man refusing a breath test that a cop is trying to give him through driver's window

Breath Test Refusal Attorney in Hudson County, NJ

If you were pulled over under suspicion of driving under the influence of alcohol in Hudson County, a New Jersey police officer might administer field sobriety tests or a breathalyzer test to determine if you are intoxicated and, if so, to what degree.

It might seem like a good idea at the moment to say no, but a refusal to submit to an alcohol breathalyzer test in Hudson County, NJ, can have serious consequences – sometimes as severe as those resulting from a DUI charge.

Refusing to take a breath alcohol test is against the law in New Jersey, and you could face heavy fines and a license suspension if convicted. However, there are potential defenses to breath test refusal charges. A skilled criminal defense attorney from William Proetta Criminal Law can work to mitigate the penalties.

Contact us today for a free and confidential consultation with our breath test refusal attorneys in Hudson County.

What Is a Breathalyzer Test?

A breathalyzer is a device police departments use to determine someone’s blood alcohol concentration (BAC). DUI charges are assessed if your BAC is over 0.08 percent alcohol. You could face stiffer penalties if your BAC is higher than 0.15 percent.

The device measures the alcohol content of your breath and returns a reading. You blow into the mouthpiece, exhaling for several seconds. While these tests are accepted as proof in court that someone is intoxicated, there can be errors in the testing process that could affect the outcome of your case.

Can You Refuse a Breath Test in NJ?

You could refuse to take a breath test in New Jersey, but by doing so, you open yourself to an arrest for breaking New Jersey’s refusal law. It’s best to politely cooperate with the police.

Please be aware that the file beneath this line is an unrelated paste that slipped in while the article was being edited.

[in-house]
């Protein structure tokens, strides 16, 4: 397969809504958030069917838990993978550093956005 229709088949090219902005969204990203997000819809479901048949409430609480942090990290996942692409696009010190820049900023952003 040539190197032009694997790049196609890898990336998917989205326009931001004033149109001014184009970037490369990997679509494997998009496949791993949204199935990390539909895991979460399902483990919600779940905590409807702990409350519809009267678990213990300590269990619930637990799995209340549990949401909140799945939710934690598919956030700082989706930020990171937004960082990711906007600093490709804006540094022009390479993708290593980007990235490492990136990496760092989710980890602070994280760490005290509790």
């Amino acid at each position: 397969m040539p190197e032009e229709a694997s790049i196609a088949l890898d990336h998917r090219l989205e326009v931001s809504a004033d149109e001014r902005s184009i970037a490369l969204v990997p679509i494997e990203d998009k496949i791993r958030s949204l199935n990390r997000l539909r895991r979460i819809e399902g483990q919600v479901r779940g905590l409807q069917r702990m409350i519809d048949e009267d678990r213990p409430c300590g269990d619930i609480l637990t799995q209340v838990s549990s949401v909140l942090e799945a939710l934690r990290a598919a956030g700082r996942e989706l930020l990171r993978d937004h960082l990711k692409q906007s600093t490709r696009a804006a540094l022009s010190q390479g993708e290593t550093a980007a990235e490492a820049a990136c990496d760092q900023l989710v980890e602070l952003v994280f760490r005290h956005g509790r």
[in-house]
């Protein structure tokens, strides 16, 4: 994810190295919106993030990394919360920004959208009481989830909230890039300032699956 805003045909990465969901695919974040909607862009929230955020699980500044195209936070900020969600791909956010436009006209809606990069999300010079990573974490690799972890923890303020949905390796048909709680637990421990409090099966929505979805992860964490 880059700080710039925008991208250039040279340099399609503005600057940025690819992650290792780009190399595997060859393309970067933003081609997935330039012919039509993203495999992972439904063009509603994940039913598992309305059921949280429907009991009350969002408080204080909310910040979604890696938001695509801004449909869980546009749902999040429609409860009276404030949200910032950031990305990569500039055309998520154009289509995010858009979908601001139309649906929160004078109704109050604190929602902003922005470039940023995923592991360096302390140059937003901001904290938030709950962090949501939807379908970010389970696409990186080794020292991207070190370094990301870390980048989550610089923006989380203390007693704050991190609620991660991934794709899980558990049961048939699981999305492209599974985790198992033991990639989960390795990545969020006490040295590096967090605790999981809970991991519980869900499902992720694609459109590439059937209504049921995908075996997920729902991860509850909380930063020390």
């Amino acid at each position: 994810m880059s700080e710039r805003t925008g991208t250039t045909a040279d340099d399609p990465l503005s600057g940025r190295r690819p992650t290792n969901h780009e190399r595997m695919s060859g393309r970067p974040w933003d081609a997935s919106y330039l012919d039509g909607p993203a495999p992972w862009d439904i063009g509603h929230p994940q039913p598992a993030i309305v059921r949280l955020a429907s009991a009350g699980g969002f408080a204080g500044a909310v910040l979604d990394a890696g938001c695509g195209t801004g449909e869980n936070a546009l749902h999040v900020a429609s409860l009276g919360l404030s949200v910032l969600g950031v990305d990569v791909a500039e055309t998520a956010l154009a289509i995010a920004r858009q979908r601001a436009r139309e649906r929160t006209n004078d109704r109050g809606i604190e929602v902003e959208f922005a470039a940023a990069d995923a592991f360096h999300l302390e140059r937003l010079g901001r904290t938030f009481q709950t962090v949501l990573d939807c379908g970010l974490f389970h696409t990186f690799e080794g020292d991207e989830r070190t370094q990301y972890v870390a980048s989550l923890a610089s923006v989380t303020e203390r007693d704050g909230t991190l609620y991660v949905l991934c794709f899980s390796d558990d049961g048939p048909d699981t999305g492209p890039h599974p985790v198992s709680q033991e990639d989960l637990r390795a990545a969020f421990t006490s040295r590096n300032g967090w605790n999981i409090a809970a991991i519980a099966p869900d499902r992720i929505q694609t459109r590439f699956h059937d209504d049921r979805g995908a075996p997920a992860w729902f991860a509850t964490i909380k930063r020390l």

What Happens When You Refuse a Breathalyzer Test?

A refusal to submit to an alcohol breathalyzer doesn’t mean that you won’t be convicted of a DUI. If you refuse the test, you could be arrested at the scene, taken into custody, and subjected to a urine or blood screening to determine your BAC.

New Jersey sets forth strict penalties for refusing to take a breath test. You could end up being charged with violating the refusal law and a DUI.

What Is Implied Consent?

New Jersey’s implied consent law specifies that every driver licensed in New Jersey consents to submitting to a chemical BAC test upon the request of a New Jersey law enforcement officer. When you sign for a driver’s license, you are consenting to submit to chemical testing if requested to do so.

What Are the Penalties for Refusing a Breath Test?

In New Jersey, refusing to take a breath test results in penalties specified by law.

Those penalties include:

  • Penalties for a Second Offense
    • Suspended driver’s license for 1 to 2 years
    • IID in your vehicle for 2 to 4 years after license is restored
    • Fines ranging from $500 to $1,000
    • 48 hours of consecutive detainment at an intoxicated driver resource center